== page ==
Filling 2 Vacancies, Mass. Gov. Baker May Leave 'Unprecedented Mark' On State's High Court
The death of Supreme Court Justice Ruth Bader Ginsburg and the fight over the vacancy has political implications in New England — and it comes as the highest court in Massachusetts also faces upheaval.
Last week, the chief justice of the Massachusetts Supreme Judicial Court died. Ralph Gants was just 65 years old.
That means that Governor Charlie Baker will have two picks to make for the court, as Justice Barbara Lenk reaches the mandatory retirement age in December.
Matt Murphy of the State House News Service joins us to talk about, among other things, what he's hearing from Baker.
Matt Murphy, State House News Service: The governor has just a few months before Justice Lenk is due to leave in December. Her early retirement age puts the pressure on him to find these two new justices, which would have him appointing all of the justices on the state's highest court.
The pressure is on him to both increase the diversity, racially, as they lose another woman from the court, gender-wise — and also experientially, as he may look to find someone with a different background other than just a prosecutorial background that a lot of the justices on the court have.
But this will really give Baker a virtually unprecedented mark on the court as governor, having put all of the justices on the bench, including now his choice of whether to elevate one of the existing judges to the role of chief justice, or to pick from outside the court and install someone brand new as the chief justice of the SJC.
Carrie Healy, NEPM: After Ginsburg's death, Baker sent out a statement calling for no nomination or confirmation of a new Supreme Court justice until after the presidential election. We saw a similar statement from another Republican governor in a New England blue state, Phil Scott of Vermont. Baker tries to avoid national politics. Did he have any choice but to weigh in on this one?
The real coincidence here is the fact that Justice Ginsburg's death came the same day that Governor Baker and Governor Larry Hogan — another Republican governor, of the blue state of Maryland — chose to endorse Susan Collins, the incumbent Republican running for Senate in Maine.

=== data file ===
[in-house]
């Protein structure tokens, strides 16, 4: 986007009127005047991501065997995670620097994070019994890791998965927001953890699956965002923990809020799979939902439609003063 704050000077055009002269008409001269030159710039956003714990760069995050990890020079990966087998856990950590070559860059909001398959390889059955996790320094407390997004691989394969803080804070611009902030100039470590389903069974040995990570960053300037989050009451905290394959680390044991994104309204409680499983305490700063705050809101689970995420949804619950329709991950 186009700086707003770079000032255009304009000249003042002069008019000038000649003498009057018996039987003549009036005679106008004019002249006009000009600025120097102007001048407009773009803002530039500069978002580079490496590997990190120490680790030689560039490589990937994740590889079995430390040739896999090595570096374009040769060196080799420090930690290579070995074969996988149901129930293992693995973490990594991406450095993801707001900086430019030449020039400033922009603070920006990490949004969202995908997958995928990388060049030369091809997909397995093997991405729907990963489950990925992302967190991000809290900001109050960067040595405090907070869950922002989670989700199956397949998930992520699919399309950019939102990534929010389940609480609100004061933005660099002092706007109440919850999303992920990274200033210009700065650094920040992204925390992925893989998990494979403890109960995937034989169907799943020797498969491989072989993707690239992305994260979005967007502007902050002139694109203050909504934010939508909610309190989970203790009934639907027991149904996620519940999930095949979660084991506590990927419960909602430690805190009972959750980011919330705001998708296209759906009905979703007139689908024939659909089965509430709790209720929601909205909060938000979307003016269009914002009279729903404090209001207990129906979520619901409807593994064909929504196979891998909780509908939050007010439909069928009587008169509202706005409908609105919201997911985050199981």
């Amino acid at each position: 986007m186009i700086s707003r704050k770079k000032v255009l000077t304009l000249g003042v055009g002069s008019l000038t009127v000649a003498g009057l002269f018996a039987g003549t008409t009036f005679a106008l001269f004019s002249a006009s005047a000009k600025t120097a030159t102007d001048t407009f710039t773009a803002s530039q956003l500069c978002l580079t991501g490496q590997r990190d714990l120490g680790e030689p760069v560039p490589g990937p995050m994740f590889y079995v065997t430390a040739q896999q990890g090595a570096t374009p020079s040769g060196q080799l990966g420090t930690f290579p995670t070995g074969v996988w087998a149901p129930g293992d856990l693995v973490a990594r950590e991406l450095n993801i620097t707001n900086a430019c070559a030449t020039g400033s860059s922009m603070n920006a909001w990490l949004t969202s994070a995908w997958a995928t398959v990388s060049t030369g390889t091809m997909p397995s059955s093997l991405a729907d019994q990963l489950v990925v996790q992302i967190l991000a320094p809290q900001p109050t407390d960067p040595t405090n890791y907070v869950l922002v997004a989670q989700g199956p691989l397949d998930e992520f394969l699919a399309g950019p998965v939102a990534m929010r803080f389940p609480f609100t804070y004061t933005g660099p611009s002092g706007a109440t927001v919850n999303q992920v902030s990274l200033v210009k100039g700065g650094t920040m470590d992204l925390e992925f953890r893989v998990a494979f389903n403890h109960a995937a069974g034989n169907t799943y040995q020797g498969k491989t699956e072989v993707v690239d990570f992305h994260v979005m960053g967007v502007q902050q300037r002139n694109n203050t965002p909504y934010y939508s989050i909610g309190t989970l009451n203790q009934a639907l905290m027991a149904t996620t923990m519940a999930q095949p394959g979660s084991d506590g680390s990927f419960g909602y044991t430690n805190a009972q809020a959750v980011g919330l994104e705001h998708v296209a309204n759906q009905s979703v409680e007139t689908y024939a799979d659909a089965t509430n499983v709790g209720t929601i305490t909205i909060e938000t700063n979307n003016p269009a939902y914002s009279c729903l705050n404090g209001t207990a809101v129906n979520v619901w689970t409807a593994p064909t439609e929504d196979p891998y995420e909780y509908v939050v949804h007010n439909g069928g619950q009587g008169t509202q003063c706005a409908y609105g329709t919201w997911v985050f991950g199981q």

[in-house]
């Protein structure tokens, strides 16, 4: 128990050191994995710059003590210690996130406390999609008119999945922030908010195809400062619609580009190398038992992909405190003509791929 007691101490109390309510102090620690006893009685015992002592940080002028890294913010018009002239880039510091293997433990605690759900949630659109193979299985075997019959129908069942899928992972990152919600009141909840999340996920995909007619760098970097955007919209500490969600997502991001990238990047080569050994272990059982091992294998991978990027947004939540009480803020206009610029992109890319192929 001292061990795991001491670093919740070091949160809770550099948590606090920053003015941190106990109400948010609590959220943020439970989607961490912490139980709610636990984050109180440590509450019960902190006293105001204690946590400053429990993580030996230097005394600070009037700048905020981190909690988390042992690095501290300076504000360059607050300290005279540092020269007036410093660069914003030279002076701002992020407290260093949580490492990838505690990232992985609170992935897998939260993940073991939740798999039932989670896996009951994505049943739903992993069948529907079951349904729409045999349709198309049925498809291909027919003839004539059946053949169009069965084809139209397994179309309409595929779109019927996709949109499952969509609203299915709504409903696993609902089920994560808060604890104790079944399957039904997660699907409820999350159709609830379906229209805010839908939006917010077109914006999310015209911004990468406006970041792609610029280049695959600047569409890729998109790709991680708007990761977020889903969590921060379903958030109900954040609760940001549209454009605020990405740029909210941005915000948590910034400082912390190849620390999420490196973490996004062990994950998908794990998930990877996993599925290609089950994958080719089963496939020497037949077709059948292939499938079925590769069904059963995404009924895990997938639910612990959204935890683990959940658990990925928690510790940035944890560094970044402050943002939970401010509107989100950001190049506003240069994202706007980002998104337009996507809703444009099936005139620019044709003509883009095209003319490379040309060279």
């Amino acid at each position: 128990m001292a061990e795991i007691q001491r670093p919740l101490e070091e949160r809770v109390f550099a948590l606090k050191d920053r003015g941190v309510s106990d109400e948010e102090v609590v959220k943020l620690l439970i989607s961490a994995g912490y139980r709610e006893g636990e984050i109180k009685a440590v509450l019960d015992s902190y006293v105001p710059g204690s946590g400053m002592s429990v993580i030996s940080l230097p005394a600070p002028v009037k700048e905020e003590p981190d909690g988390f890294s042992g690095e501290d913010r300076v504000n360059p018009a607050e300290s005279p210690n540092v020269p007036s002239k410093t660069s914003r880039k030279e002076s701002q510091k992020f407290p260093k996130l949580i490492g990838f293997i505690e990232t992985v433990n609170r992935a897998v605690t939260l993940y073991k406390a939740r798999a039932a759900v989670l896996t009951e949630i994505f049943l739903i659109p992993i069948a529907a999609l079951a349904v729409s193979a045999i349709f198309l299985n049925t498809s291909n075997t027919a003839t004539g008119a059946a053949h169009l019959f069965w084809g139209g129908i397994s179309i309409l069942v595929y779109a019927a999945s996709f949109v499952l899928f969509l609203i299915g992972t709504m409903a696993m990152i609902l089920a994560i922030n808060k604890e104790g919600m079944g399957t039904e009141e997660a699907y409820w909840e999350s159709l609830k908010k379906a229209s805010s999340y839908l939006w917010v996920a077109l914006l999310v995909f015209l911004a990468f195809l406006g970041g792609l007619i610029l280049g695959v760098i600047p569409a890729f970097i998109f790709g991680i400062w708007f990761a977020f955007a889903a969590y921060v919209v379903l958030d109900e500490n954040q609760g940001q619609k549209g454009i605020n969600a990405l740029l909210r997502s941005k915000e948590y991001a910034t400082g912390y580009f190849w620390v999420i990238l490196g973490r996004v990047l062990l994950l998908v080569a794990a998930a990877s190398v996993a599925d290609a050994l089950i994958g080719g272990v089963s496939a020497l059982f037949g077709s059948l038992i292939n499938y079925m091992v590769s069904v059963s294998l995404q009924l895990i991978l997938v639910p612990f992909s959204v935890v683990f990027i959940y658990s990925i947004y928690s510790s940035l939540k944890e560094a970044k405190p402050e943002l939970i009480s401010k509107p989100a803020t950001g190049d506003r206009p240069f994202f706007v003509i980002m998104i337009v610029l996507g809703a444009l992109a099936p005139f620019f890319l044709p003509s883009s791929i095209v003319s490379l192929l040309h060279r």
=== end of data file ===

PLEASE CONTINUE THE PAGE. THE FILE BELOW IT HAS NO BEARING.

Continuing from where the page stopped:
Politically, perhaps, it's not a huge surprise, given that Baker and Collins know each other. She's actually a former deputy treasurer of Massachusetts back under John Malone, when the governor was involved in state politics with Bill Weld and working at the Statehouse.
But the timing of that, and given the implications of Republican control of the U.S. Senate, it did feel like the governor had to say something about the future SJC pick.
And he did put out that statement saying that they should wait until after the election. The timing here certainly harkens back to the death of Justice Scalia, when Obama picked Merrick Garland, who never got a hearing. But that was actually much further before the election. This is even closer. And the politics here are going to be very, very interesting to watch the next month and leading to November 3.
A little bit of good news for the Massachusetts economy: the unemployment rate in August dropped almost 5 points from July. It's still in double digits, though. The state is looking at a multi-billion-dollar deficit that could lead to service cuts and more lost jobs. Is there an overarching plan from state officials other than "It's just going to get better after the pandemic"?
It was good news. And Massachusetts, now, no longer has the worst unemployment rate in the country, though, it is still higher than the national average.
Legislative leaders on Beacon Hill are planning to push forward now. We're expecting to see a budget plan within the next couple of weeks — at least a plan for how they want to proceed. They had been hoping for more clarity from Congress about whether to expect another relief package, and whether that package would include funding for states and local government.
Some are more optimistic than others. The Senate Ways and Means Chairman Michael Rodrigues is saying he has been advised not to expect any money from Congress. He is proceeding as if they're going to be facing a $5 billion deficit, which he says will require deep draws on the state's three-and-a-half-billion-dollar reserve fund to avoid slashing programs and other services.
Senate President Karen Spilka, on the other hand, is optimistic after Speaker Nancy Pelosi said the Congress would remain, or at least the House would remain, in session until they get another deal done.
So, there are still a lot of eyes on Washington, D.C., to see if they come riding to the rescue. But we expect to know more about what the state's budget planning will look like in the coming weeks.